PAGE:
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None of that, however, means that his music isn't worth hearing or as enjoyable as any other R&B of the same era. Stylistically, he stood somewhere midway between Roy Brown and Louis Jordan, and aside from Piano Red, he was just about as strong an R&B singer as RCA had on its roster during the early '50s. It wasn't his "fault" that he never had a hit, and it is to RCA's credit that they stood by him through three years and 32 recorded sides.
Smith was born in Atlanta in 1936, the son of Samuel and Minnie Smith, fourth in a family of nine children. Samuel Smith, a truck driver, abandoned the family in the mid-'40s, and all nine children were raised by their mother, a hotel chambermaid. Melvin began listening to music at an early age, and among his favorite singers growing up were Roy Brown, Wynonie Harris, and Jimmy Witherspoon. By the time he was in his early teens, Smith was winning talent contests in the Atlanta area and singing regularly with a group called the Arstell Allen Sextet.
In early 1951, a group of RCA-Victor executives came to Atlanta in search of talent to expand their R&B roster. They were referred to Smith, then 15 years old, and were suitably impressed. On January 11, 1951, Smith had his first recording date, fronting saxophonist/bandleader Clyde W. "Blow Top" Lynn and his House Rockers on four songs. Their first single, "Reliefin' Blues" backed with "School Boy Blues," was released to little notice in March of that year. Smith's career was now in high gear, with regular shows outside of Atlanta spaced in between odd jobs and school whenever he could fit it in -- he was finally expelled from school sometime in 1951. By the end of that year, he was known as "Little Melvin" and was singing with Tommy Brown's Maroon Notes. In the meantime, he recorded a further four songs with Lynn and his band in the spring of 1951.
The first resulting single, "Rampaging Mama" backed with "Real True Gal" (the latter co-written by Smith), also failed to chart. By January of 1952, Smith was back in the studio with a new band, in a session that generated the critically well-received but poor-selling Smith-authored "California Baby"/"Everybody's Got the Blues." RCA was still convinced that Smith had what it took to succeed, however, and in late March of 1952, they brought him to New York for a recording session with some of the top players of the period, including jazz legend Tyree Glenn on trombone, Taft Jordan on trumpet, Eddie Barefield on sax, and leader Howard Biggs at the piano. The result was Smith's most critically acclaimed single, "Looped," which managed to become a regional hit and elicited a rival cover version.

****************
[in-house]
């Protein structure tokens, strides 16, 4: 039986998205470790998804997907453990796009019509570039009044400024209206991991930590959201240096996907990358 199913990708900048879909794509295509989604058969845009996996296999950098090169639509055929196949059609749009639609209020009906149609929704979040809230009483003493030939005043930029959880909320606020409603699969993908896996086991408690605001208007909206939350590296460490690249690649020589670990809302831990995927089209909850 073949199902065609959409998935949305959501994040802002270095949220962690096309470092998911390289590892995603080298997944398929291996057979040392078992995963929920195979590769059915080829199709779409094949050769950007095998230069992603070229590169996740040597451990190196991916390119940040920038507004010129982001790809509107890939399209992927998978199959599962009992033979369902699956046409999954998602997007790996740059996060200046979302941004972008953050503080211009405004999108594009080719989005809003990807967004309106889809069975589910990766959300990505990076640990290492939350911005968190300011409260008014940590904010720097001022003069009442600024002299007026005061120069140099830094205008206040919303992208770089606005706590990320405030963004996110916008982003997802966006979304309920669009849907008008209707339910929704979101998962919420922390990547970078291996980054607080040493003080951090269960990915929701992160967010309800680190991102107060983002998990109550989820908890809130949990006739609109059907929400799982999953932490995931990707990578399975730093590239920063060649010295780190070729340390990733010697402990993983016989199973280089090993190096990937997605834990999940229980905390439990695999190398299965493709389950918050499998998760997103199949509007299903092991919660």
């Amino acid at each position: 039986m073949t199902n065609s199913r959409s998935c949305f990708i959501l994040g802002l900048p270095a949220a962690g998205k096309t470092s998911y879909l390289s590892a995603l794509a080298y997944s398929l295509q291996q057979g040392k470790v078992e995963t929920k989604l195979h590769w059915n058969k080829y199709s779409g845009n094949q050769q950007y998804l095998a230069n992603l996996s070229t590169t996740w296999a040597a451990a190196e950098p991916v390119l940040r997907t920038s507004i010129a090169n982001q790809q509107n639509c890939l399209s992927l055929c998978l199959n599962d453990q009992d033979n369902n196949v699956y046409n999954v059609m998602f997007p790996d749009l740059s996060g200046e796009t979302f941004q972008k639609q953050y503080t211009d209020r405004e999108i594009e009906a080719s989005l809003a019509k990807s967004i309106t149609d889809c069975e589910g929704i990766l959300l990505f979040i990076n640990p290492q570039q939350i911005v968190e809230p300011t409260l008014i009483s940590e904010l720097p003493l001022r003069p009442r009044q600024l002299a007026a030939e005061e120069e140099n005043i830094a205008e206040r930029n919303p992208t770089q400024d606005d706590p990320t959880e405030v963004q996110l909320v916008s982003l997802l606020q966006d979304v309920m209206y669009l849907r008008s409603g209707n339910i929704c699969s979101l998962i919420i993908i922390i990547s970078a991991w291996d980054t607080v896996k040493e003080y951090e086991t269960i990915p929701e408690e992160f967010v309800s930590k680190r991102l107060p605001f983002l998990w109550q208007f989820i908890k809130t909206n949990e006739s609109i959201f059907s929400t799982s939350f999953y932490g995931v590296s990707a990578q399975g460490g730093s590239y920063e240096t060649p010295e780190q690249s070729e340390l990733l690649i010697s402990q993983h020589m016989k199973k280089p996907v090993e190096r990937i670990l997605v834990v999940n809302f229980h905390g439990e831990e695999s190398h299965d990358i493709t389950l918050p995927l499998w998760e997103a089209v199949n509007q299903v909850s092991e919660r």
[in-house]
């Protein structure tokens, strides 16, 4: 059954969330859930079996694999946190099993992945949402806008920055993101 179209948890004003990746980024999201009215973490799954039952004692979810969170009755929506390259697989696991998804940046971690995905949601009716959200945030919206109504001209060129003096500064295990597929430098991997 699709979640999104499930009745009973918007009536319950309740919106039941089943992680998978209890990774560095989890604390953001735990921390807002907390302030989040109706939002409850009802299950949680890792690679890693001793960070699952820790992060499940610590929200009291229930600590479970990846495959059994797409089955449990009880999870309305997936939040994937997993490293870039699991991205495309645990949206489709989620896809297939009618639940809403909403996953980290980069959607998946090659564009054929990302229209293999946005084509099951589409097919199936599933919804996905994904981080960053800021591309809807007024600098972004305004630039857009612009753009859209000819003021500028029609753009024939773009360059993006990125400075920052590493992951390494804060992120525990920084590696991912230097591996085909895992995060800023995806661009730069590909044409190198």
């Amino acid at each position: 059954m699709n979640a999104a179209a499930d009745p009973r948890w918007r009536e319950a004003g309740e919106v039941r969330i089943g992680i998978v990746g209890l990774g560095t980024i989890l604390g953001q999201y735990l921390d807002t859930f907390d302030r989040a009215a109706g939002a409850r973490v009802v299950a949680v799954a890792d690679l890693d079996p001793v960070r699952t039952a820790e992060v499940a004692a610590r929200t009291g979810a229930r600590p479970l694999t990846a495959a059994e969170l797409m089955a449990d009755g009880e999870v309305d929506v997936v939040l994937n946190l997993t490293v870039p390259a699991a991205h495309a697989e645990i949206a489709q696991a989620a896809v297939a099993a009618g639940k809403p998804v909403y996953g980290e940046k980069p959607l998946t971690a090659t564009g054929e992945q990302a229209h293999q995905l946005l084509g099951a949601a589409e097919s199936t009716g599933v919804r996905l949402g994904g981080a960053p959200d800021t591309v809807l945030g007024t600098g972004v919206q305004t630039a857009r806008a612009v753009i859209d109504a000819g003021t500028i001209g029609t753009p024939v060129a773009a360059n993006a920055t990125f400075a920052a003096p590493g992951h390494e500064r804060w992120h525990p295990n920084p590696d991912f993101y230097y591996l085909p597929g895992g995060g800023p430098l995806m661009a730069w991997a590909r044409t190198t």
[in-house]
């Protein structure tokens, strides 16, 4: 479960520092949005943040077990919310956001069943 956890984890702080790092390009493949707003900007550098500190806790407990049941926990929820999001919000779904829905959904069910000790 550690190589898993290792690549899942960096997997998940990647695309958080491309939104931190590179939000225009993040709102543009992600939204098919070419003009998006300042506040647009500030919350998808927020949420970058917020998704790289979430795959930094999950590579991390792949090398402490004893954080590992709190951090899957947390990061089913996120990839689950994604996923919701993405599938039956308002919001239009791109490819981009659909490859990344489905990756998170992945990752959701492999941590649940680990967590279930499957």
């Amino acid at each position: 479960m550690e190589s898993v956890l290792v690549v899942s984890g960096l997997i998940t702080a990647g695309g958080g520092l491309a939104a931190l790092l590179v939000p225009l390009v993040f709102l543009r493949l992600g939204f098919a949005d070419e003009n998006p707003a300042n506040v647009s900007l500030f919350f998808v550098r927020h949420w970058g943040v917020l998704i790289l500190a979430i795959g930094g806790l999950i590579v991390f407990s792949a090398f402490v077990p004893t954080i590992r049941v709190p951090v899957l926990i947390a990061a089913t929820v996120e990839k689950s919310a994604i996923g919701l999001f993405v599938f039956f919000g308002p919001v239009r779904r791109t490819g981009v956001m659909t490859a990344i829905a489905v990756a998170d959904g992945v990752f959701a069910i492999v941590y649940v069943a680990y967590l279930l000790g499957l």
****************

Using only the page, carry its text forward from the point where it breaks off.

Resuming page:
Somehow, "Looped" never broke out, and Smith and RCA were left to look back on another promising failure. The session did bring Smith to New York, however, and some very enjoyable and lucrative club dates. These were good times for Smith, despite his stagnant recording career, singing before bigger and more appreciative audiences than ever before.
Unfortunately, RCA saw the need to make some changes in Smith's sound, and his next sessions featured the presence of a trio of backup pop singers whose voices were too prominent for the song's own good. The single "Sarah Kelly (From Plumnelly)" flopped. Smith's recording career continued with RCA for another two years without any success, and he was finally dropped by the label in early 1954.
Smith was only 18 years old, however, and hardly done singing. He had moved to Philadelphia the previous year, and for the next decade, he fronted a quintet called the Nite Riders, whose membership included pianist/composer Van Walls ("Chains of Love"). He was signed to Apollo Records and later recorded for Sound/Teen, Swan, Cameo, and Sue Records. Smith and the group reached the pinnacle of their success in the late '50s, playing an extended engagement at the Wagon Wheel club in midtown Manhattan, and also enjoyed considerable popularity in Canada and Boston.
Smith continued working into the 1970s and early '80s with a variety of bands. In his late forties, at the beginning of the 1990s he decided to quit in favor of a federal civil service job while he still had his health and some good memories of a few great times and records of which he was proud. ~ Bruce Eder
Track List: Juice Head Baby (Vintage Songs About Bars & Booze 1925-1953)
Track List: Snatch And Grab It!
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